Nonprofit organizations are often understaffed and underfunded, resulting in over worked mid-level managers. As a result, most nonprofit managers are faced with the challenge of running a program, managing a staff, providing monthly board reports, helping with various fundraising responsibilities, and last but not least, developing leaders within their staff. Sadly, all of the challenges nonprofit leaders face often prevent leadership development from occurring. While developing leaders can yield the highest outcomes for employee productivity and improvement in the community, this area often gets put aside amongst other pressures because it does not provide immediate results or feedback.
Photo Credit: Ken Lund
I. MY EXPERIENCE NEEDING LEADERSHIP DEVELOPMENT
I experienced this lack of leadership development during the six years I was an employee at the United Way. As a Campaign Associate my primary responsibility was to recruit, equip, train, and lead approximately 125 volunteers. During those five years I had three different direct supervisors. These individuals were responsible for my growth as a competent employee and potential future leader within our organization.
I want to be respectful and honoring to United Way. I loved working there and am grateful for the leadership team there. In this post I am trying to show that there is a desire to make nonprofit leaders, there is just no time. In no way am I trying to place blame on my previous supervisors.
As a twenty-two-year-old employee my first supervisor provided a good orientation and training for me to learn the basics of my job. He took me along on his work, showed me the ropes, and gave me some basic guidance for how to successfully do my job.
My second supervisor was good at providing clear goals and expectations for what I was and was not supposed to do. As an employee with some experience and skills, this was a good fit for me as I was provided freedom to complete my work in ways that matched my strengths. This supervisor only wanted to know my results and ensure I had what I needed to succeed in my basic job responsibilities. Neither of these two supervisors showed interest in nor provided guidance for me to develop as a leader. In their defense, each was very busy and had a long list of responsibilities which did not include leadership development of a younger staff member.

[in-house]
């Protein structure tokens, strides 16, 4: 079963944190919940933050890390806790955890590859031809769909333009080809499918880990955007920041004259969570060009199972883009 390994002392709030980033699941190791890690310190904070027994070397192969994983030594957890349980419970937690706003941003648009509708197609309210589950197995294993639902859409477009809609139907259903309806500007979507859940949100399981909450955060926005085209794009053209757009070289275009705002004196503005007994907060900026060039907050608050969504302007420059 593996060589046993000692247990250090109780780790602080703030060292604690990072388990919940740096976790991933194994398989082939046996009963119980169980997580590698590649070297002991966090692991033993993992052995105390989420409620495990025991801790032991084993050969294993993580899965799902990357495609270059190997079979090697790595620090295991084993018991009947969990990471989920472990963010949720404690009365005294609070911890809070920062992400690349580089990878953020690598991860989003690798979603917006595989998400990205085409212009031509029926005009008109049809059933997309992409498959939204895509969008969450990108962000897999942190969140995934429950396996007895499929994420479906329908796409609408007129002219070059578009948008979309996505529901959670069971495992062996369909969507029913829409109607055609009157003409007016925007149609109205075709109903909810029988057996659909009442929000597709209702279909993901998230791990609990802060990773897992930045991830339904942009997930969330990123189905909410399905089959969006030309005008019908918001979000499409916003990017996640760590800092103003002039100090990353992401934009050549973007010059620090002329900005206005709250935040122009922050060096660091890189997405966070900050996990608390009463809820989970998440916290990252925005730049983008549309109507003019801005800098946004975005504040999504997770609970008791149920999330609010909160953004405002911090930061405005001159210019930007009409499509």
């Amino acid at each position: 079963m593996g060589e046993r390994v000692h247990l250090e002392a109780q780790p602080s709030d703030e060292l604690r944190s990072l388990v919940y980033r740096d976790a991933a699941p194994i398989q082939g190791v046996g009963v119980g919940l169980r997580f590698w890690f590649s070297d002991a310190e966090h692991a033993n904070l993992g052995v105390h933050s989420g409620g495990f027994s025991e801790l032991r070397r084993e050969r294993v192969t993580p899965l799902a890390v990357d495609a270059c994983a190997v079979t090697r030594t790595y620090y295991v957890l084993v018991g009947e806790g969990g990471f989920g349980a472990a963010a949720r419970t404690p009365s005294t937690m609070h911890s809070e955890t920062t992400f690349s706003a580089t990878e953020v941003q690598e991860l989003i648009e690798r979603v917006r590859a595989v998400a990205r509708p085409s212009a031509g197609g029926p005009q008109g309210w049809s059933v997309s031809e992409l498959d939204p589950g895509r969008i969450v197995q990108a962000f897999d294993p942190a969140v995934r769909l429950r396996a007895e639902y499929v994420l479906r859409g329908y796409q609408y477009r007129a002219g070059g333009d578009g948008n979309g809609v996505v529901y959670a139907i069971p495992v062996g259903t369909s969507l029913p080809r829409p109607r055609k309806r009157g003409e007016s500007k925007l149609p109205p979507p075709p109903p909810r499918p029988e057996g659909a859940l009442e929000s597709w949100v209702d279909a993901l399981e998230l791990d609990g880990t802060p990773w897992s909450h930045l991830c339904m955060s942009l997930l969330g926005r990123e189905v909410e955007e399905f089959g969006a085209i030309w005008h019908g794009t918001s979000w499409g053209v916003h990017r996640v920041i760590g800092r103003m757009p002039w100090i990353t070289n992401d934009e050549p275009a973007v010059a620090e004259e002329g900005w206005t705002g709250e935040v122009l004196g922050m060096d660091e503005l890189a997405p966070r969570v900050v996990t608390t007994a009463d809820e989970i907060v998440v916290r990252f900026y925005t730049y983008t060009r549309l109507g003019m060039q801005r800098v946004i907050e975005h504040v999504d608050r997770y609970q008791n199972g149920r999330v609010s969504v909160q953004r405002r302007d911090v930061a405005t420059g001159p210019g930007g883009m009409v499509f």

My third supervisor, who managed me the last year I was at United Way, expressed interest in training me as a leader. Entering that working relationship was an important element in my growth as an employee and possible future leader. When supervisor number three became my boss I had become well skilled at doing my normal job, yet she took time to review my performance evaluations conducted before her arrival in order to assess my strengths and weaknesses. Based on these evaluations she and I had conversations about how I felt that a position in leadership was a potential direction for me to go in the future. Supervisor number three saw that while I had an opportunity to lead our campaign coordinators’ council, I also needed to have someone to regularly talk to and discuss issues with. She was able to work with me on some one-year goals that I wanted to implement and determined we would follow up with each other every three months for a brief meeting to see how I was progressing on my one-year goals.
My own experience of trying to develop as a leader in a nonprofit organization has led me to want to research how leaders in nonprofit organizations can develop leaders. Did all of my three supervisors at United Way want to develop me as a leader?
I would think yes, but they lacked time to regularly invest in that for the future benefit of our organization. Therefore, I would characterize each of my three supervisors at United Way as good people who did a good job of managing me; yet they all faced the same issue. They recognized the need to develop me into a competent leader but lacked the time to implement leadership development.